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Hyfrecator uses
I hold a minor surgery list once a week and will inevitably use the hyfrecator several times, usually for "cold" electrocautery. If the tip of the unit is in contact with tissue as the electric current is applied, tissue damage is caused by electrodesiccation. Fulguration/fulgurisation (destroying tissue using an electric current) occurs when there is a gap between the tip of the electrode and the tissue and a spark jumps between the two. Unsurprisingly this is more likely to char the skin and may cause more scarring. The charred skin forms a protective barrier and, as a result, there is less deep tissue damage with fulguration.
The wound caused by shave excision or curettage can be cauterised in a matter of seconds using a disposable blunt tip, and any ragged tissue remnants can be destroyed. In order to minimise tissue damage, the unit should be set to the lowest output that cauterises the wound effectively. Fine adjustments to the output can be made while operating using the buttons on the pen. A foot control attachment is available but is only really necessary if the operator is going to use bipolar electrodes for coagulation (the disposable monopolar tips will suffice).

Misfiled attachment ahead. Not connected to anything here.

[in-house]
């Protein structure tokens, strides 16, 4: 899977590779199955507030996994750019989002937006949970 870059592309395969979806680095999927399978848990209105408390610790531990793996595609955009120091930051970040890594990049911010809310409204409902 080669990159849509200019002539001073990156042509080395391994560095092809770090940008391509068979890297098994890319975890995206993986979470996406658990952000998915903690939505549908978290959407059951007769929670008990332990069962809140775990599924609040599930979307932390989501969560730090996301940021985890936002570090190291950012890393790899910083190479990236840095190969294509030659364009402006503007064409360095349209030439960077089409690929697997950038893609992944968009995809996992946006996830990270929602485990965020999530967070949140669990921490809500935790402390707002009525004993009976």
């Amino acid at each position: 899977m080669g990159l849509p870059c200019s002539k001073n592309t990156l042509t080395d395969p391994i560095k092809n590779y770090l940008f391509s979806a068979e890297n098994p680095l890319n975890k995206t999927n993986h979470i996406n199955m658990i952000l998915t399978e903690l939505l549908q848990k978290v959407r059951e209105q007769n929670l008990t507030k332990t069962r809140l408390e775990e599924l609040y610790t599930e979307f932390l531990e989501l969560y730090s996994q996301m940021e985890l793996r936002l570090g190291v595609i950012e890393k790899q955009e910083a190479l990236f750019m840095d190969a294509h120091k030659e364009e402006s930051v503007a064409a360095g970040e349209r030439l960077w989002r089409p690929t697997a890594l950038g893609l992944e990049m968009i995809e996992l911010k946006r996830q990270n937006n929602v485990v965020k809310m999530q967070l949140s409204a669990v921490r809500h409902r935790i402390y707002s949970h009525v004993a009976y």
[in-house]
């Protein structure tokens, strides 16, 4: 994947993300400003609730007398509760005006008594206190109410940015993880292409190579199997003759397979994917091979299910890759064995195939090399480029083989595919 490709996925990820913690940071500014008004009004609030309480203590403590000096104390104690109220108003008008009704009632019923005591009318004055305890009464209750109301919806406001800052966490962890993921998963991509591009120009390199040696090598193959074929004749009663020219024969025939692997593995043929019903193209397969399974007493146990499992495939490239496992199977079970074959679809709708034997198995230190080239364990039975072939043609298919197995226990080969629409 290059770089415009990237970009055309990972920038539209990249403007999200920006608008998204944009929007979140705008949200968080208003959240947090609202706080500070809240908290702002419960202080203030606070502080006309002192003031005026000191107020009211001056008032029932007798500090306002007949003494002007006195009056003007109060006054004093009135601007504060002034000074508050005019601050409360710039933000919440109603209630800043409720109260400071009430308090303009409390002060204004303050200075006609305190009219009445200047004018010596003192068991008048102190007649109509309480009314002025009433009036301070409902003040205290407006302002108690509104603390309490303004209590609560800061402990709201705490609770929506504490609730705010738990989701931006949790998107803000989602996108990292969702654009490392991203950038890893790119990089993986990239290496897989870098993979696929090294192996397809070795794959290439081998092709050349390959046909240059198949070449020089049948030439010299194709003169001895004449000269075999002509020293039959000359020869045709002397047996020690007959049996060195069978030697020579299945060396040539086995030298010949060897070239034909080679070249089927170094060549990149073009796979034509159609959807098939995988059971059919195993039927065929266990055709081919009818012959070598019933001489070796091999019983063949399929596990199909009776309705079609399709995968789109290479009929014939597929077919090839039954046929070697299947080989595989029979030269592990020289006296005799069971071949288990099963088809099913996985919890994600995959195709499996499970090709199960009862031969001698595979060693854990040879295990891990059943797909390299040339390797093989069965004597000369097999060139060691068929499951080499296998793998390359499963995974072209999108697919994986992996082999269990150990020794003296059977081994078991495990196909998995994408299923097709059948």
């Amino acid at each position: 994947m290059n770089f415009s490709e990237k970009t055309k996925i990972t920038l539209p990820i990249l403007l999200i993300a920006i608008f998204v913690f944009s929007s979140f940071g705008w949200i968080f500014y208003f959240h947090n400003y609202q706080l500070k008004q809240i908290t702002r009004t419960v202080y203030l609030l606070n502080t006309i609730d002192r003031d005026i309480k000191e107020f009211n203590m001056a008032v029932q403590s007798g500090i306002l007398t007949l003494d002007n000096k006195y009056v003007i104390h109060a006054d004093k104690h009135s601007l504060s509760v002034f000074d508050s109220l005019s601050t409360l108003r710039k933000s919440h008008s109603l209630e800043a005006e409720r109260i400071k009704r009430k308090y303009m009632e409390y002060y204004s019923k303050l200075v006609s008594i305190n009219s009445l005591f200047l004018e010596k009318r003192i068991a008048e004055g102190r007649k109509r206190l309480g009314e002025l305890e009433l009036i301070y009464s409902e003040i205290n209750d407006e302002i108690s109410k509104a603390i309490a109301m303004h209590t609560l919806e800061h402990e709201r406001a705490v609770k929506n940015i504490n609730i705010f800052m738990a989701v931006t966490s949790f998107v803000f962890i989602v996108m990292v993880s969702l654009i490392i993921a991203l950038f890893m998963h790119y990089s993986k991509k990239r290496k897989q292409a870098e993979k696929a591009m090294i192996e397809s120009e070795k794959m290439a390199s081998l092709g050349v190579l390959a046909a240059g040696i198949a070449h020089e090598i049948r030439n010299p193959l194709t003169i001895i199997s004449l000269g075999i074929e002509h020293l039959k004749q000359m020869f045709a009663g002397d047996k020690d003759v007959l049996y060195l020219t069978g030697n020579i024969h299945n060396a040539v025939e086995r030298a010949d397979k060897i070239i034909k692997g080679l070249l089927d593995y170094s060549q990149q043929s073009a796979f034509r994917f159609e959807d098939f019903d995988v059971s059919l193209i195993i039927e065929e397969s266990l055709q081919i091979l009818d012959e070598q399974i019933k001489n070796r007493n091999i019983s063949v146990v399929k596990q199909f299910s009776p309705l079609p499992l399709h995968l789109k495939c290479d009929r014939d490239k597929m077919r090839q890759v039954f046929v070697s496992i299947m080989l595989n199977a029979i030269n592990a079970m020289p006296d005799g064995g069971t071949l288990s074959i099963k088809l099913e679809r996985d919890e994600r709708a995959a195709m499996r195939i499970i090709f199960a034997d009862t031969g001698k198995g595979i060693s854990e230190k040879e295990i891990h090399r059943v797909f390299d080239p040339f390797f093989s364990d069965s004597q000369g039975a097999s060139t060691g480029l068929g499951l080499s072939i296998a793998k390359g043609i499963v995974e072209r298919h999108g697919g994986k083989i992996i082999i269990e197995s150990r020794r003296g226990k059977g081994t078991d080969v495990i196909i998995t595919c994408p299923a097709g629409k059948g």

Wound cautery is most effective if the wound is relatively dry. The wound can be kept dry by placing a gauze swab between the wound and the hyfrecator tip while using the tip to dab the wound with the gauze frequently between applications of current. A similar approach can be used for coagulation if simple measures have failed to affect haemostasis (eg, during ellipse excision of a mole). Relatively large areas can be cauterised quickly by "scribbling" over the wound with the tip in contact or just above the wound (the latter technique will result in fulguration). Cauterised wounds >1cm diameter are more likely to become infected with organisms such as Staphylococcus aureus. As a rule I will not perform a procedure that will leave a wound of this size. I apply a small film of antibiotic cream (eg, fucidin) over cauterised wounds in order to reduce postoperative infection. Some authorities recommend washing cauterised wounds twice daily and then applying a fine layer of white soft paraffin.